DAMIEN JURADO IS AN artist I have fallen in and out of love with over the years. Back in 1999, I’m not sure I heard a better record than his second Sub Pop album, Rehearsals For Departure (unless it was Mark Mulcahy’s Fathering), but subsequently I found the relentlessness of this lonesome-voiced Seattle-ite’s bleak visions (perhaps darkest on 2000’s Ghost Of David album but, y’know, the point is moot) somewhat sapping, yet he’s wooed me back at times, and now bless me if he’s not 11 solo studio albums old. Silver Timothy is the new Jurado “single” from next year’s 12th album, Brothers And Sisters Of The Eternal Son, the fruit of his second successive coupling with fellow Secretly Canadian artist/producer/freelance freakazoid Richard Swift, and it is exciting in a way that I’m not sure any Damian Jurado record has ever been, even the really good ones.
Over some kind of hazed, psychotropicalista relative of Shocking Blue’s Venus, Jurado emits a spine-chilling falsetto like Canned Heat’s “Blind Owl” Wilson got himself a Curt Boettcher refit. Blustery drums and cloudy judders of never-quite-unleashed psych guitar create beautiful tensions and a swirl of choral Jurados promise epiphany. If it went on for another four minutes you wouldn’t be upset.
Meanwhile, the video by Portland, OR-based director Justin Koleszar shows various characters drawn into the American wilderness toward some kind of Close Encounters-style visitation – just the kind of weird, mystical thing that would happen in a Damien Jurado song.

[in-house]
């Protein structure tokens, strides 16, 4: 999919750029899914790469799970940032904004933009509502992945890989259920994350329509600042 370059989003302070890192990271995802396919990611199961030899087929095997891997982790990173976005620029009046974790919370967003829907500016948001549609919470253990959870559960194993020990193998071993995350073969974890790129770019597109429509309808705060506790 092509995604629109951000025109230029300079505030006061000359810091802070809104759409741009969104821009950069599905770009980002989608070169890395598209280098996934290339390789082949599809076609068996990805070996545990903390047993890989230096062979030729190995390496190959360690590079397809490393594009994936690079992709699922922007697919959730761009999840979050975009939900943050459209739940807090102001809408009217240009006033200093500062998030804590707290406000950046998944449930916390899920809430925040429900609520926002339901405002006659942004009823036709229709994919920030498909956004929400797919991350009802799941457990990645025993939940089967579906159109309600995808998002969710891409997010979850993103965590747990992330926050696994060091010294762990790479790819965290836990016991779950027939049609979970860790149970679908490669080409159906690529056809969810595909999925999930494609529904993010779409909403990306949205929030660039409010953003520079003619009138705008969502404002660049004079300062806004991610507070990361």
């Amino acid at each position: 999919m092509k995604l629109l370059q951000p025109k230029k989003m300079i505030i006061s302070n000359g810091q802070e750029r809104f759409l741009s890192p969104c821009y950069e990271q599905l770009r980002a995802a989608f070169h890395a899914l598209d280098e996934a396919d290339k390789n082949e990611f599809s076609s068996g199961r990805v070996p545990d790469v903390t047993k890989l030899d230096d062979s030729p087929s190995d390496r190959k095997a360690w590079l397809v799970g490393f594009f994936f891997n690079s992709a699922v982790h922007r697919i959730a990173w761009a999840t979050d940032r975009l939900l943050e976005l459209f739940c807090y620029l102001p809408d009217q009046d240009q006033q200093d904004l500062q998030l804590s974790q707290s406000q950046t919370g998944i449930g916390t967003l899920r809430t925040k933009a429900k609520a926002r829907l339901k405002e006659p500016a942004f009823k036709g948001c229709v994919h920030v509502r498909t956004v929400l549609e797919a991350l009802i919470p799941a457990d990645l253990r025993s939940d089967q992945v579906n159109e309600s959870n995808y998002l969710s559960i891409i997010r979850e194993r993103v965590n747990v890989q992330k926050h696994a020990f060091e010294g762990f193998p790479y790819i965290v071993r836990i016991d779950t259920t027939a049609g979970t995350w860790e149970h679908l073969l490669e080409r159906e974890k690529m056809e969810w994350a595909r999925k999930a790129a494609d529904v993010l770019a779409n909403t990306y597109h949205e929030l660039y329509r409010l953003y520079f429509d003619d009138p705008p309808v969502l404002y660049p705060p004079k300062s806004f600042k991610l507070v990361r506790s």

As Jurado fan Josh Tillman (aka Father John Misty) writes in an appreciation of the former’s writerly world: “Abandoned motels, barren highways, magazine killers, Chevrolets backing out of driveways in the middle of the night, wedding photos, intoxicated hands, bleary-eyed circus clowns, barstool salvation, yeah, yeah, yeah, we get it: ‘America’. We’d all like to live there, but we don’t. No one does. We’re stuck with Jamba Juice and the internet.”
Brothers And Sisters Of The Eternal Son, due out in the UK through Secretly Canadian on January 20, furnishes further revelations, not least the contribution of Swift, pivotal in lending new textures and musical surroundings to an artist whose colours have in the past been too dun. In an unexpectedly entertaining “album trailer” (soundtracked by more Silver Timothy), Jurado admits that he once dreaded making records. Occasionally, it sounded like it, but now that’s all in the past.
PS. Richard Swift’s Lady Luck, a haunting piece of lo-fi soul originally off his album The Atlantic Ocean (2009) is on the soundtrack to the film Drinking Buddies, alongside Night Beds, Foxygen, Richard Youngs and others. It’s out on Jagjaguwar, now.